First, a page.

Dr. Daron Ferris, a professor of obstetrics and gynecology at the Medical College of Georgia at Augusta University and founder of CerviCusco, a nonprofit clinic that provides gynecologic care to women in Peru, is the 2020 recipient of the Renfield Foundation Award for Global Women’s Health from the University of Pennsylvania School of Nursing.
The international award, which comes with a monetary gift of $100,000, recognizes Ferris’s dedication to cervical cancer prevention among the indigenous women in Cusco, Peru.
The award was established in 2012 by the Beatrice Renfield Foundation and is given biennially to a demonstrated leader or leaders in the field of global women’s health. Past winners have included an obstetrician/gynecologist who established a hospital in the Democratic Republic of Congo that has become known worldwide for the treatment of survivors of sexual violence and women with severe gynecological problems, and the founder of a women’s hospital in Somaliland, which has some of the worst health statistics in Africa and one of the highest maternal and infant mortality rates in the world.
Ferris, the first American to win the award, founded CerviCusco in 2008 to help ensure that women in Peru, particularly those with limited resources, have access to health care, including screening, diagnosis and treatment of cervical cancer. Peru has one of the highest rates of cervical cancer in the world and the Andes region, where Cusco is located, is disproportionately impacted.
“We currently have more than 47,000 patients with a very limited staff of nine at our clinic, which just denotes the dedication and the work efficiency of our Peruvian health care team,” Ferris says. “Those are only the patients we see in our center. We travel multiple times a week on our bus into the mountains to care for thousands of additional women living in isolated villages. It’s been our goal to take modern health care prevention, screening, diagnosis and treatment strategies and interject them into the local community.”
Since its founding, staff at the clinic have also vaccinated more than 25,000 people against HPV, the leading cause of cervical cancer, and performed upward of 60,000 liquid-based Pap tests and more than 10,000 diagnostic examinations and cervical precancer treatments. With a donation from Harvard University, CerviCusco also conducts weekly telepathology quality control sessions with expert pathologists in the United States. The US-based radiology humanitarian organization RAD-AID and the Peruvian National Cancer Institute are partnering with CerviCusco to provide advanced breast cancer detection using artificial intelligence and teleradiology.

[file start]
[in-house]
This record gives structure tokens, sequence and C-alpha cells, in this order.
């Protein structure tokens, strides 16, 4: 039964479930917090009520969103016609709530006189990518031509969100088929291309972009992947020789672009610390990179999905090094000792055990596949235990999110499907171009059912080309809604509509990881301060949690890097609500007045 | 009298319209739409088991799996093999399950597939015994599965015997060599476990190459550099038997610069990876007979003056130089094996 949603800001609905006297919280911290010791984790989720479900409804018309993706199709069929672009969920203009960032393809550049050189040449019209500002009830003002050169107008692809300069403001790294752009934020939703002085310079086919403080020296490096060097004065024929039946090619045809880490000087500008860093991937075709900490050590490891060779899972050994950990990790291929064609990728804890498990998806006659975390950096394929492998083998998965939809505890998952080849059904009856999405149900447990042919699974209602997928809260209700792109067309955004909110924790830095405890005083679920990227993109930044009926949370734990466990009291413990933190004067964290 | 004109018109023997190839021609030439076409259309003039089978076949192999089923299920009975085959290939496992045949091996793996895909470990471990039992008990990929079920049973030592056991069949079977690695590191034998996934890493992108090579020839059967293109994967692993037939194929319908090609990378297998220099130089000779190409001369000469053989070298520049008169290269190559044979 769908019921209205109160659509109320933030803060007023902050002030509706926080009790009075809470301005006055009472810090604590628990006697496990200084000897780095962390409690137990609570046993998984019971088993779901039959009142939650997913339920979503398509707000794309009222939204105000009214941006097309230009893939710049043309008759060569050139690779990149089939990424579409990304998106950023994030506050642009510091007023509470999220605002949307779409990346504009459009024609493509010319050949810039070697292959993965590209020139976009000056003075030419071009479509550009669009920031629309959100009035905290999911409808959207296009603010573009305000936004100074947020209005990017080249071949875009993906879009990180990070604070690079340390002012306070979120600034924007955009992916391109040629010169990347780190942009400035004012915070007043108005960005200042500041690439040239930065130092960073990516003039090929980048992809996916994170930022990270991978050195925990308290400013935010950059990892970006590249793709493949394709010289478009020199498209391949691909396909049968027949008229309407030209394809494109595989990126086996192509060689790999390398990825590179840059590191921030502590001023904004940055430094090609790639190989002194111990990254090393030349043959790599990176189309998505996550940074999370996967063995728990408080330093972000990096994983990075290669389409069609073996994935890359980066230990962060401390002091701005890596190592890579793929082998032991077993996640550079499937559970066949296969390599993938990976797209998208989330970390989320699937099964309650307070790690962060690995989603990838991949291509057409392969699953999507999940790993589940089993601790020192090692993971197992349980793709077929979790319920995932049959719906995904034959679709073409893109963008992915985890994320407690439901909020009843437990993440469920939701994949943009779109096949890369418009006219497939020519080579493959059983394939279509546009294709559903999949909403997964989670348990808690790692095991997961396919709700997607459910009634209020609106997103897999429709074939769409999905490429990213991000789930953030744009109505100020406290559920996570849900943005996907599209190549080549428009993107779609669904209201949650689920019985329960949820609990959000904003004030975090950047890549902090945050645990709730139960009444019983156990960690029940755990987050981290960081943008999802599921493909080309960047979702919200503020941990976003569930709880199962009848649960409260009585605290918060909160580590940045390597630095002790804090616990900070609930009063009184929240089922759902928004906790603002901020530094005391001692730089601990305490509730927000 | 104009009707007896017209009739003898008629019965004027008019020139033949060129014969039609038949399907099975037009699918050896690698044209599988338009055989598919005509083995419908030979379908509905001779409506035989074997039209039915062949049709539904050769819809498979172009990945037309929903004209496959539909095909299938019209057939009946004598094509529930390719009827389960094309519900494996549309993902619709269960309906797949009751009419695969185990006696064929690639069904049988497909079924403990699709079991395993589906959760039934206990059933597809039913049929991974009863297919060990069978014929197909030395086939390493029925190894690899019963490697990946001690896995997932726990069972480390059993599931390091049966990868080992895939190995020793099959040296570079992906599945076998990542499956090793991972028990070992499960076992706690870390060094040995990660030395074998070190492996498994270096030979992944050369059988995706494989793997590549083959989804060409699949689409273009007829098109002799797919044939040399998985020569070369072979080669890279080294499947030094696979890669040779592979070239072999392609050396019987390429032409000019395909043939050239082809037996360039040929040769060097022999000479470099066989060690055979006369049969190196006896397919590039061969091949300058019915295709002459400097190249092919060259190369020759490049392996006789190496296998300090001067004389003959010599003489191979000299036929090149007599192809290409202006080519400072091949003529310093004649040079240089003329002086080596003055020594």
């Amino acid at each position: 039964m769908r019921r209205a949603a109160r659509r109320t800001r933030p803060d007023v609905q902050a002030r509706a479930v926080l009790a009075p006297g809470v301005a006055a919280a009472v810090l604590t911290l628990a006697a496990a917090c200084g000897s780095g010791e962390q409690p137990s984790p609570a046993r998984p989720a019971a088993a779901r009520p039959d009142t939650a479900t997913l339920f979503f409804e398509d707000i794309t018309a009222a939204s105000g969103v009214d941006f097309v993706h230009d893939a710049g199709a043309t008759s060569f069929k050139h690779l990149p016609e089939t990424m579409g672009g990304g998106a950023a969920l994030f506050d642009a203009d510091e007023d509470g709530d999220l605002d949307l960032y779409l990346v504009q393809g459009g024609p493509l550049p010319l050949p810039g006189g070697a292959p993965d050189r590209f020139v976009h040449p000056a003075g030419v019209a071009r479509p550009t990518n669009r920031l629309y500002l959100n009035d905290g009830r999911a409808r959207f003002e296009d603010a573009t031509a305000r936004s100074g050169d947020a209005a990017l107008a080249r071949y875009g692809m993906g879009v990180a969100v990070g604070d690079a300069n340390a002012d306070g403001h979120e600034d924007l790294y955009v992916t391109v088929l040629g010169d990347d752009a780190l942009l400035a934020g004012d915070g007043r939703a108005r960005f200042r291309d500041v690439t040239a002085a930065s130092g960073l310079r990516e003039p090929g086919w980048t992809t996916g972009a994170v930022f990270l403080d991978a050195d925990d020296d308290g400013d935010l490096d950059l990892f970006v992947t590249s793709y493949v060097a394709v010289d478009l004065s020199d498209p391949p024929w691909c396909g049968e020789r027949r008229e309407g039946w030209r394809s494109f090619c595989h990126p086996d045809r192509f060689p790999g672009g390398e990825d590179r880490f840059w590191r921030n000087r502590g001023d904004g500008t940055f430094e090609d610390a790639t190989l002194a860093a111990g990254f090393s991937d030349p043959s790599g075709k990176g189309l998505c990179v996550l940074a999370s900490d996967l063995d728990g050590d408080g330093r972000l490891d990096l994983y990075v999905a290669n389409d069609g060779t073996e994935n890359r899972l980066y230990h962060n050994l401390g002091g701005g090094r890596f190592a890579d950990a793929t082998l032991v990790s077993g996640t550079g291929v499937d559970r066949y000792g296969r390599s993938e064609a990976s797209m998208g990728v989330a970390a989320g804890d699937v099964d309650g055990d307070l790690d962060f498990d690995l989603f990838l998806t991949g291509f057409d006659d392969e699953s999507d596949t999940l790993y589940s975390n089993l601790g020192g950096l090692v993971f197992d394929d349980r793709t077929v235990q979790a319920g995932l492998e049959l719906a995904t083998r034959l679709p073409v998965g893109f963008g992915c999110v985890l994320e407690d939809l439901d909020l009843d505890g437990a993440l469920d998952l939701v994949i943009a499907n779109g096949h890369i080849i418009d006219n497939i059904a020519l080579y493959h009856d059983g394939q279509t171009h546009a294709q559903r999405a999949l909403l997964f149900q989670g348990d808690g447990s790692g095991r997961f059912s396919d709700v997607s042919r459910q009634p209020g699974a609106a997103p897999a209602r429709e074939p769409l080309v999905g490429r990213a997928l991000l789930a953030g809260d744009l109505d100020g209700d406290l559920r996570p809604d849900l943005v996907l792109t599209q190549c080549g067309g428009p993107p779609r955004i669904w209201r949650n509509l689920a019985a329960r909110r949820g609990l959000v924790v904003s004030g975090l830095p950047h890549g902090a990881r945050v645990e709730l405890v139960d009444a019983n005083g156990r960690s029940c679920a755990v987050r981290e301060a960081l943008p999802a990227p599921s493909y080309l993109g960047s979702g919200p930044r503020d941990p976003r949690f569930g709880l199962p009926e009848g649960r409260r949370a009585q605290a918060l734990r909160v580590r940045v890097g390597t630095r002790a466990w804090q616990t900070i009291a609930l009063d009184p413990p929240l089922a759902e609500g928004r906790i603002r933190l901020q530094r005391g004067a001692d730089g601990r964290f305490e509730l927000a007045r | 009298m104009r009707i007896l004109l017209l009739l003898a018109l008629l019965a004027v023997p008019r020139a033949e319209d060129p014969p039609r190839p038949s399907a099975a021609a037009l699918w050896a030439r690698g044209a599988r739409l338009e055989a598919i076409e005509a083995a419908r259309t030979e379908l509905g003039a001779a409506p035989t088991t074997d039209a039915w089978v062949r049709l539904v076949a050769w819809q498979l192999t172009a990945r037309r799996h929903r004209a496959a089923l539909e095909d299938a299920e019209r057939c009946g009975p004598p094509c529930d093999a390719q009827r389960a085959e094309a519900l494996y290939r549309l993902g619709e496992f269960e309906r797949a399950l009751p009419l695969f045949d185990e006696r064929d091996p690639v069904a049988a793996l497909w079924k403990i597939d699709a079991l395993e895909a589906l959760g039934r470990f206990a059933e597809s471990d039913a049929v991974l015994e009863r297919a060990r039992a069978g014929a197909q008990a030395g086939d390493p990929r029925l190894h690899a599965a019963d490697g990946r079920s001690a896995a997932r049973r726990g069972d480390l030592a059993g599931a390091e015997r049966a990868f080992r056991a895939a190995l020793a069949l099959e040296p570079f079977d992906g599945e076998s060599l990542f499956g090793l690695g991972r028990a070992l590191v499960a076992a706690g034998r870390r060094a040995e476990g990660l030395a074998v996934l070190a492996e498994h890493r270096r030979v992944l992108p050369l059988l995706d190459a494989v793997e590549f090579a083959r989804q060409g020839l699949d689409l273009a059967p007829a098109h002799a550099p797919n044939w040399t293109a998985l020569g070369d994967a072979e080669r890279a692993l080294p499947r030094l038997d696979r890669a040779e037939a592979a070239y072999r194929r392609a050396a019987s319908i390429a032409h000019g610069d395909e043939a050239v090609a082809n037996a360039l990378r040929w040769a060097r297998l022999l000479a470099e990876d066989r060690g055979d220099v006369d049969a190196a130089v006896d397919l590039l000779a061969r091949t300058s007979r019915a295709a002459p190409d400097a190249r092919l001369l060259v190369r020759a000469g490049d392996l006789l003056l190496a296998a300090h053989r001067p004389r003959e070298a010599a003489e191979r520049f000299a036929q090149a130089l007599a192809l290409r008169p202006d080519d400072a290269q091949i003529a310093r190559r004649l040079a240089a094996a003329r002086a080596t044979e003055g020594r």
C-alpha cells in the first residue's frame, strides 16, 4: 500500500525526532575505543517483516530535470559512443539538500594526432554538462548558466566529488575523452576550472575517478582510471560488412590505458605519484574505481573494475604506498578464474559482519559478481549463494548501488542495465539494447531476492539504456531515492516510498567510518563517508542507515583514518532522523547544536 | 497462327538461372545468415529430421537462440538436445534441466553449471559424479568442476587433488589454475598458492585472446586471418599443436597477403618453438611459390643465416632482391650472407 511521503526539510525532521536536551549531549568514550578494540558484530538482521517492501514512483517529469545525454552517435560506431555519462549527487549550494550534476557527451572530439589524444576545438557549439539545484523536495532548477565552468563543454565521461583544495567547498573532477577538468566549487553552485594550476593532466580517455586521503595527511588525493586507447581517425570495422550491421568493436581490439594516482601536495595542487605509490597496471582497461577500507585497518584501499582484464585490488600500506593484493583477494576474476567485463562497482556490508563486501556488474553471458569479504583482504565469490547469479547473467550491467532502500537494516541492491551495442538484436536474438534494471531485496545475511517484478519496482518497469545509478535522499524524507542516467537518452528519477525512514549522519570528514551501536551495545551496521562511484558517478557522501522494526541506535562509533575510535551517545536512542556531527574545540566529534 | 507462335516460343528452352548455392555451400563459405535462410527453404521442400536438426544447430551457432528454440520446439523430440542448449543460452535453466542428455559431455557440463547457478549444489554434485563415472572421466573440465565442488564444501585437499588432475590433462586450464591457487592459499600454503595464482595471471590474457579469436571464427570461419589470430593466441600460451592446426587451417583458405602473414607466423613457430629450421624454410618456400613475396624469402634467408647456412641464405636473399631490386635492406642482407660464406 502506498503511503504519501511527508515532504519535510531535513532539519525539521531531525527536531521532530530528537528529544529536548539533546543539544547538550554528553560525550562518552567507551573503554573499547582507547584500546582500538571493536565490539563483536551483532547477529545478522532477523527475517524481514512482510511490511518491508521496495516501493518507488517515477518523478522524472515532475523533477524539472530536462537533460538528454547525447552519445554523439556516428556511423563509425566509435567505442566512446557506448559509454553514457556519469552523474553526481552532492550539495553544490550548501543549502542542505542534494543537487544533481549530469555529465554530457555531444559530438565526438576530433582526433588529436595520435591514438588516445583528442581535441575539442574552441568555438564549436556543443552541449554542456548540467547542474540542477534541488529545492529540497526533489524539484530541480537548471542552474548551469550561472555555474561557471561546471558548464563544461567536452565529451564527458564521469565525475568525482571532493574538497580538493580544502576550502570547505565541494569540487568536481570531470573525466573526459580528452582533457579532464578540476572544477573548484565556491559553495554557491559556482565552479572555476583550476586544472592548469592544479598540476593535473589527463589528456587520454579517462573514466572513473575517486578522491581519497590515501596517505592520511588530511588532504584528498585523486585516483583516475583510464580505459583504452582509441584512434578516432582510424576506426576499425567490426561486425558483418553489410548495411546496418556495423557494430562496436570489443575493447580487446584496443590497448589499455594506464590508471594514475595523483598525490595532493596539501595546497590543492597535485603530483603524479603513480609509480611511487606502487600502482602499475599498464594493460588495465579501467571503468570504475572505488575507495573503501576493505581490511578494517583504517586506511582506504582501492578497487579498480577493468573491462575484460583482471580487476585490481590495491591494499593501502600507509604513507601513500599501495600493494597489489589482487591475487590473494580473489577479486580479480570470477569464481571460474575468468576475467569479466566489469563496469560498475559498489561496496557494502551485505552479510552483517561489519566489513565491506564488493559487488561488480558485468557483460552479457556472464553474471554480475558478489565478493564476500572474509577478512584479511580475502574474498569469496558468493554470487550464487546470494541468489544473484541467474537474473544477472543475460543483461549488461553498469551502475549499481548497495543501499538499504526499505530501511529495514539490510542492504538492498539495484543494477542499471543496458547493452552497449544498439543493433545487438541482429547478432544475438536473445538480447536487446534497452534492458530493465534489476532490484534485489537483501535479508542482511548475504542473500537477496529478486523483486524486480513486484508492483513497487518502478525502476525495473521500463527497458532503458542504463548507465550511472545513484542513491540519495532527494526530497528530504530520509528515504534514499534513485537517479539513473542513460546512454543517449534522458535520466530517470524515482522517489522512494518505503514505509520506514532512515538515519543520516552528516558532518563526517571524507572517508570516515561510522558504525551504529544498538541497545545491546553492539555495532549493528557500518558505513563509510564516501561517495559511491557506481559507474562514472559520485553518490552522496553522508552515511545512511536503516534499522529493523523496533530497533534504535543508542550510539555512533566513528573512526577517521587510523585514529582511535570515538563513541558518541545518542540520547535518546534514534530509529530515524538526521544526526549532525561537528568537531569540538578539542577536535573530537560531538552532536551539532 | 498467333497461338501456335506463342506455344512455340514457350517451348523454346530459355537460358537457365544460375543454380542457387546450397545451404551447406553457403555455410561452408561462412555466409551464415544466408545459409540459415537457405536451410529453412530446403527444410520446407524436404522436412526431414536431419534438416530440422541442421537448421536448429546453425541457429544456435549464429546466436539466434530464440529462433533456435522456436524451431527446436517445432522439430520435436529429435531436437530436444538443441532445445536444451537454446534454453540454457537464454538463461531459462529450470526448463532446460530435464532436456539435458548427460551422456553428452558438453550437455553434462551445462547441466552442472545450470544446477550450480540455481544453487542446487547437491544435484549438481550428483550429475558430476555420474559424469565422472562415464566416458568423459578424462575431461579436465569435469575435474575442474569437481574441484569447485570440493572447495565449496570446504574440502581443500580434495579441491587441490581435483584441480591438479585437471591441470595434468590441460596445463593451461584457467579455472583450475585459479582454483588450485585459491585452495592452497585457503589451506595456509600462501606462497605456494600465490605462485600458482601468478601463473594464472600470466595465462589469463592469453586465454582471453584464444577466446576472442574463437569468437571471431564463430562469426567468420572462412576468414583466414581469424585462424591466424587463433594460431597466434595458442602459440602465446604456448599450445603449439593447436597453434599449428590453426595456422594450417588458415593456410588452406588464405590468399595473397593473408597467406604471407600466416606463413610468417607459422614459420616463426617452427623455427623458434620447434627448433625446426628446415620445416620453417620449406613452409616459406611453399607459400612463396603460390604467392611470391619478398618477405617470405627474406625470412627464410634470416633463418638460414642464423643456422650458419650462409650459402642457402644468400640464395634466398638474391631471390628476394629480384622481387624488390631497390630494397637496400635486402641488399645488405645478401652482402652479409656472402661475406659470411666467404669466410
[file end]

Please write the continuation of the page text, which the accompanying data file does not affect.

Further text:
“What an extremely humbling and absolute total surprise to be recognized by the Renfield Foundation,” Ferris says. “The CerviCusco health care team, Friends of CerviCusco and myself are very honored to receive this award from such a prestigious institution.”
Ferris was a lead investigator on clinical trials for the quadrivalent HPV vaccine, which was approved by the US Food and Drug Administration in 2006. The HPV virus accounts for 90% of all cervical cancers and also a substantial number of others, such as vaginal, penile and some head and neck cancers.
Ferris is a former president of the American Society for Colposcopy and Cervical Pathology. He is also president of the International Cervical Cancer Foundation, a nonprofit organization committed to improving the health and quality of life of women through the primary and secondary prevention of female genital tract cancers, including cervical cancer.
A graduate of Davidson College in Davidson, North Carolina, he received his medical degree from Wake Forest University in Winston Salem, North Carolina, and completed a residency in family medicine at East Carolina University in Greeneville, North Carolina.